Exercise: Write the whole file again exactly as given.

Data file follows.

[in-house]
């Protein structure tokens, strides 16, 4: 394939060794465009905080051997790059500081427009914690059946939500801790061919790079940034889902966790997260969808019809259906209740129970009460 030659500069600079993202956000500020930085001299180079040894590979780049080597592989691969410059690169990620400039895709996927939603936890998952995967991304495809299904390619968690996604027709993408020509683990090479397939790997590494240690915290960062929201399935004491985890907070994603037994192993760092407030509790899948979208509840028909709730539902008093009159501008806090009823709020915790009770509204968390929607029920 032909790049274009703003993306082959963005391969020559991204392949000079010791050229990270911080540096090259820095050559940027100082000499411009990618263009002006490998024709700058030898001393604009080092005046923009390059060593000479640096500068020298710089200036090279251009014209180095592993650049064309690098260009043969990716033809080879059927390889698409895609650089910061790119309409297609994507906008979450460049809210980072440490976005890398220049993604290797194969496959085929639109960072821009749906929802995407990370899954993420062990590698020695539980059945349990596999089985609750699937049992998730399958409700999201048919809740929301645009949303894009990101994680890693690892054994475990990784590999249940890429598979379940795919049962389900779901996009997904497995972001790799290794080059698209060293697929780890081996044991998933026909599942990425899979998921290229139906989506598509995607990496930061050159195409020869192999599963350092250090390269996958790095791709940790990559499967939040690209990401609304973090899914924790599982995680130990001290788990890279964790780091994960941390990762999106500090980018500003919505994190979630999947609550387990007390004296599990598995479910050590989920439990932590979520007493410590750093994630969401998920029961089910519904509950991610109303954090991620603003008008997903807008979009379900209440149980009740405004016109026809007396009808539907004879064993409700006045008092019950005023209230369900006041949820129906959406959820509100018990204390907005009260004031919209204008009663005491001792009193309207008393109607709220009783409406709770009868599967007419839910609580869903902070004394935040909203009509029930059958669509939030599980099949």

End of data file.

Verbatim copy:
[in-house]
């Protein structure tokens, strides 16, 4: 394939060794465009905080051997790059500081427009914690059946939500801790061919790079940034889902966790997260969808019809259906209740129970009460 030659500069600079993202956000500020930085001299180079040894590979780049080597592989691969410059690169990620400039895709996927939603936890998952995967991304495809299904390619968690996604027709993408020509683990090479397939790997590494240690915290960062929201399935004491985890907070994603037994192993760092407030509790899948979208509840028909709730539902008093009159501008806090009823709020915790009770509204968390929607029920 032909790049274009703003993306082959963005391969020559991204392949000079010791050229990270911080540096090259820095050559940027100082000499411009990618263009002006490998024709700058030898001393604009080092005046923009390059060593000479640096500068020298710089200036090279251009014209180095592993650049064309690098260009043969990716033809080879059927390889698409895609650089910061790119309409297609994507906008979450460049809210980072440490976005890398220049993604290797194969496959085929639109960072821009749906929802995407990370899954993420062990590698020695539980059945349990596999089985609750699937049992998730399958409700999201048919809740929301645009949303894009990101994680890693690892054994475990990784590999249940890429598979379940795919049962389900779901996009997904497995972001790799290794080059698209060293697929780890081996044991998933026909599942990425899979998921290229139906989506598509995607990496930061050159195409020869192999599963350092250090390269996958790095791709940790990559499967939040690209990401609304973090899914924790599982995680130990001290788990890279964790780091994960941390990762999106500090980018500003919505994190979630999947609550387990007390004296599990598995479910050590989920439990932590979520007493410590750093994630969401998920029961089910519904509950991610109303954090991620603003008008997903807008979009379900209440149980009740405004016109026809007396009808539907004879064993409700006045008092019950005023209230369900006041949820129906959406959820509100018990204390907005009260004031919209204008009663005491001792009193309207008393109607709220009783409406709770009868599967007419839910609580869903902070004394935040909203009509029930059958669509939030599980099949």